Impact of arbitral disputes in the insolvency regime in India

In India, insolvency has become a preferred mode for creditors to enforce theirrights under a contract and/or a statute. The Insolvency and Bankruptcy Code, 2016 recognises these rights primarily for two types of creditors, financial and operational.

On admission of an application filed by any such creditor, the corporate insolvency resolution process commences. An order of initiation of the process declares the corporate to be insolvent against the world at large. Thus, such a judgment passed under the insolvency jurisdiction is a judgment in rem.

Under the Code, rights for a financial creditor become enforceable only on the existence of a default (Section 7 of the Code). However, for an operational creditor, in addition to the existence of default (Section 8 of the Code read with Section 9 of

the Code), non-existence of pre-existing dispute (Section 9 of the Code) is also to

be demonstrated.

Pendency of arbitral proceedings have a direct impact on the satisfaction of these tests. This article attempts to surface the extent of impact of such arbitration proceedings/disputes on the insolvency jurisdiction.

The impact of arbitral proceedings concerning determination of dispute under the

Code is quite clear. Dispute is defined under Section 5(6) of the Code to include a suit or arbitration proceeding relating to (a) existence of the amount of debt; (b) quality of goods or services; (c) breach of a representation or warranty. The Supreme Court in the case of Mobilox Innovation v. Kirusa Software, (2018) 1 SCC 353 while interpreting this provision has also recognised that pendency of arbitral proceedings with regar to the aforementioned or any other related ground amount to dispute under the Code. (See paragraph 54)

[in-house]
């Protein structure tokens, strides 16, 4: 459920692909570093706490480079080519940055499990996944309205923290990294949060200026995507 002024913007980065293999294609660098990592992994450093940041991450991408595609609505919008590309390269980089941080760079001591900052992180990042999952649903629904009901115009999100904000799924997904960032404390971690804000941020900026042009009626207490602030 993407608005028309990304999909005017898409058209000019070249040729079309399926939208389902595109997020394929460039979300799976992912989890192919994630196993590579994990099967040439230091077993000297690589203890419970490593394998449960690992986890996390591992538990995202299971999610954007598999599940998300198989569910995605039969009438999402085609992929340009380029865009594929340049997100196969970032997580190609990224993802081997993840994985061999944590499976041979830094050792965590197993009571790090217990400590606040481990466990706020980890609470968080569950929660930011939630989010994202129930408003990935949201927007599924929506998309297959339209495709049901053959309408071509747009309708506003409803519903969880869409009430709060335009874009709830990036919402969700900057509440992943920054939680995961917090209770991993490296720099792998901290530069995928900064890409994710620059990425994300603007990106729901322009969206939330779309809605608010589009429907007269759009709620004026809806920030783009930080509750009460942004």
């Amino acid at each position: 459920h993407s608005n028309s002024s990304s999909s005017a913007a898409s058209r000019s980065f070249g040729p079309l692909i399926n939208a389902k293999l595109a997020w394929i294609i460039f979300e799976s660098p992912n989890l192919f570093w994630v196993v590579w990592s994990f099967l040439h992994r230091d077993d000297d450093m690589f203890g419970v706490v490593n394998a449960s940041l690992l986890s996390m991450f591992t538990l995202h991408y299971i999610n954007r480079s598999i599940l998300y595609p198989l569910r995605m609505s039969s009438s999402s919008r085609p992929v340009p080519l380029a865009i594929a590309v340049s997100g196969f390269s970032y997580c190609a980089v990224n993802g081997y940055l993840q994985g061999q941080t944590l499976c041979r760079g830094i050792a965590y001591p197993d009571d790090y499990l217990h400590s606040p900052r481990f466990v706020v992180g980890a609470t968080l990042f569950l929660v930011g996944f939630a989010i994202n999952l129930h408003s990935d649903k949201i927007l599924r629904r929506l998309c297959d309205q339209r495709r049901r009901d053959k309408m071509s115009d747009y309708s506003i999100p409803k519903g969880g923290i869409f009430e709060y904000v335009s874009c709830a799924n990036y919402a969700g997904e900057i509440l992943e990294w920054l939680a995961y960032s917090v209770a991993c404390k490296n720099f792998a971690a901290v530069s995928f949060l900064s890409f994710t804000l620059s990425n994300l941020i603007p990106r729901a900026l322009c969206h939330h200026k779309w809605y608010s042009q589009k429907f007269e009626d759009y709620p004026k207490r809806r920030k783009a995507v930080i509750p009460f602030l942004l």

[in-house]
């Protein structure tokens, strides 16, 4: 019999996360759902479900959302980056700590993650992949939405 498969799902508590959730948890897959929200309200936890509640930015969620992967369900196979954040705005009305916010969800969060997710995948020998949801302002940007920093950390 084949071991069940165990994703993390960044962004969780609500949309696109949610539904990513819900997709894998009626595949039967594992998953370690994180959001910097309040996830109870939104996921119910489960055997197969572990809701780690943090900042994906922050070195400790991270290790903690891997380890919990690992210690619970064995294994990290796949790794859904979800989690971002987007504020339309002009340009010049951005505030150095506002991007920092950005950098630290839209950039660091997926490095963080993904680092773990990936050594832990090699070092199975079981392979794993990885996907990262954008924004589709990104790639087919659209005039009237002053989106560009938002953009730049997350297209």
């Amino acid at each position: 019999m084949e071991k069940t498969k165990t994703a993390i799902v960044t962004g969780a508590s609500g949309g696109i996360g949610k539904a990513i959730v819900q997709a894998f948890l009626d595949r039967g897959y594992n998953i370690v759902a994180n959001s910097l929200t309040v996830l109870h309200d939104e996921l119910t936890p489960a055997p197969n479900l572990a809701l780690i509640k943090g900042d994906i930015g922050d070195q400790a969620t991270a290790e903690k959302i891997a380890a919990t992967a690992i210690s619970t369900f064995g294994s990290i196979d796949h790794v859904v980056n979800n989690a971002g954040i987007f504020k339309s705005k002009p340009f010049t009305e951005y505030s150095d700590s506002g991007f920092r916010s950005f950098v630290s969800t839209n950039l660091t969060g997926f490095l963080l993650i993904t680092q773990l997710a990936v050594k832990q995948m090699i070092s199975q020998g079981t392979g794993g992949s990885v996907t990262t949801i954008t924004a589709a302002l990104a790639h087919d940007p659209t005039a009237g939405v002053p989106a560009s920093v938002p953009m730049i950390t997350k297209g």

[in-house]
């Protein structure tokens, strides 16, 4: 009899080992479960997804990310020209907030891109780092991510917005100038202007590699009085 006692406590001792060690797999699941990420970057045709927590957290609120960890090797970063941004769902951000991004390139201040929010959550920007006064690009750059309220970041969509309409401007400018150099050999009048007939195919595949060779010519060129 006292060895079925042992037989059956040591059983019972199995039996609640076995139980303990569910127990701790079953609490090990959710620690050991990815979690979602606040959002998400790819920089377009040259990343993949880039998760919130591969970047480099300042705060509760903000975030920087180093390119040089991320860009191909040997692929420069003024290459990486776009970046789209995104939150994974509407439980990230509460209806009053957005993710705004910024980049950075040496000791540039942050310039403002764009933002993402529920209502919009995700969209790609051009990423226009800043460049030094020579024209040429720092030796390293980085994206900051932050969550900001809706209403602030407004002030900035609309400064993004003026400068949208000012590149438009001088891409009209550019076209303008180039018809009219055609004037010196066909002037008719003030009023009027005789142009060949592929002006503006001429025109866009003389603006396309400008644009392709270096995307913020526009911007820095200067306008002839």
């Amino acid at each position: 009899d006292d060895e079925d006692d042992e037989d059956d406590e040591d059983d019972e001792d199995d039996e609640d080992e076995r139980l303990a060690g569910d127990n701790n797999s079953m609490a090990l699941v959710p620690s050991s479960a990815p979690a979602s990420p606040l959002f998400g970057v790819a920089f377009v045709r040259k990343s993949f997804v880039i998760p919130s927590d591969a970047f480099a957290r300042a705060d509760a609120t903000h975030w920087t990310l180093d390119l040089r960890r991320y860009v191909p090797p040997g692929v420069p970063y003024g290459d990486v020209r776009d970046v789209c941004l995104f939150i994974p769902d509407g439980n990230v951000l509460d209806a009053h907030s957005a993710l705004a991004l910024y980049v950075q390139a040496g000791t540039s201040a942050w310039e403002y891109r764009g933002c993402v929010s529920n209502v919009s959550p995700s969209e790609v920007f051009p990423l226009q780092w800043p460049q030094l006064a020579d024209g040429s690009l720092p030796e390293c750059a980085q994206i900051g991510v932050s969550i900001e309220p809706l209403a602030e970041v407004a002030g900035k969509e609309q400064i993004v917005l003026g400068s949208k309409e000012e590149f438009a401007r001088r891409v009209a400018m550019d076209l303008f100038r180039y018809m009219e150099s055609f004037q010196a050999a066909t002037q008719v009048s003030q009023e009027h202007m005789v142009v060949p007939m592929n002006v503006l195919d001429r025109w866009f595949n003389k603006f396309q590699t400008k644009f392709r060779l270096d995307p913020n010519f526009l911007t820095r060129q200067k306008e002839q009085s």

Default is non-payment of a whole or part of debt which has become due and payable. With regard to the impact of arbitral proceedings concerning ascertainment of default, the issue to be considered is whether determination of default (a) right in rem i.e. rights that bind the world large (b) right in personam i.e. inter-se rights (c) subordinate rights i.e. in personam rights subordinate to rights in rem. This is of relevance as rights in personam and subordinate rights are held to be arbitrable disputes as against pure rights in rem. These heads of rights were recognized by the Supreme Court in the case of Booz Allen and Hamilton Inc. v. SBI Home Finance Ltd, (2011) 5 SCC 532 in relation to arbitrability of intellectual property disputes (See paragraphs 37, 38)